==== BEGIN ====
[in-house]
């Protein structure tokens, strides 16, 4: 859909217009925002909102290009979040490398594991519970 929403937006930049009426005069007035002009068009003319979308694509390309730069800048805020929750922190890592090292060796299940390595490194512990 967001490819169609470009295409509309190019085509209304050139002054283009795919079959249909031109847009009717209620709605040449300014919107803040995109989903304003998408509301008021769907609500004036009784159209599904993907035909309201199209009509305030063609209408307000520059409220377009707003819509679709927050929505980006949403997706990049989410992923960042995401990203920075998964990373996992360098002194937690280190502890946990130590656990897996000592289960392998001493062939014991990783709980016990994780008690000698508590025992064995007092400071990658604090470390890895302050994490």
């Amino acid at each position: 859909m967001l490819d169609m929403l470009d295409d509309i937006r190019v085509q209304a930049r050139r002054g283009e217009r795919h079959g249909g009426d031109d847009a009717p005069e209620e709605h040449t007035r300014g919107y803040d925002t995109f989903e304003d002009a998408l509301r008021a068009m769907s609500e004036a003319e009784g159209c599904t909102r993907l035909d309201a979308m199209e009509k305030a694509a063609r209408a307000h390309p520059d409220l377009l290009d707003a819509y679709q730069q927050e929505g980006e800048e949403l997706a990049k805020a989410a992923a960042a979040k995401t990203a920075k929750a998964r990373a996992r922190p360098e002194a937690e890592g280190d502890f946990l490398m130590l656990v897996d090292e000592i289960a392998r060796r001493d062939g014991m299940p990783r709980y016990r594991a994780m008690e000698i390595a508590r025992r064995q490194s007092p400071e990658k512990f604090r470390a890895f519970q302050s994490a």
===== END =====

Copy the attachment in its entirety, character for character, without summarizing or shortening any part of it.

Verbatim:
[in-house]
């Protein structure tokens, strides 16, 4: 859909217009925002909102290009979040490398594991519970 929403937006930049009426005069007035002009068009003319979308694509390309730069800048805020929750922190890592090292060796299940390595490194512990 967001490819169609470009295409509309190019085509209304050139002054283009795919079959249909031109847009009717209620709605040449300014919107803040995109989903304003998408509301008021769907609500004036009784159209599904993907035909309201199209009509305030063609209408307000520059409220377009707003819509679709927050929505980006949403997706990049989410992923960042995401990203920075998964990373996992360098002194937690280190502890946990130590656990897996000592289960392998001493062939014991990783709980016990994780008690000698508590025992064995007092400071990658604090470390890895302050994490």
């Amino acid at each position: 859909m967001l490819d169609m929403l470009d295409d509309i937006r190019v085509q209304a930049r050139r002054g283009e217009r795919h079959g249909g009426d031109d847009a009717p005069e209620e709605h040449t007035r300014g919107y803040d925002t995109f989903e304003d002009a998408l509301r008021a068009m769907s609500e004036a003319e009784g159209c599904t909102r993907l035909d309201a979308m199209e009509k305030a694509a063609r209408a307000h390309p520059d409220l377009l290009d707003a819509y679709q730069q927050e929505g980006e800048e949403l997706a990049k805020a989410a992923a960042a979040k995401t990203a920075k929750a998964r990373a996992r922190p360098e002194a937690e890592g280190d502890f946990l490398m130590l656990v897996d090292e000592i289960a392998r060796r001493d062939g014991m299940p990783r709980y016990r594991a994780m008690e000698i390595a508590r025992r064995q490194s007092p400071e990658k512990f604090r470390a890895f519970q302050s994490a």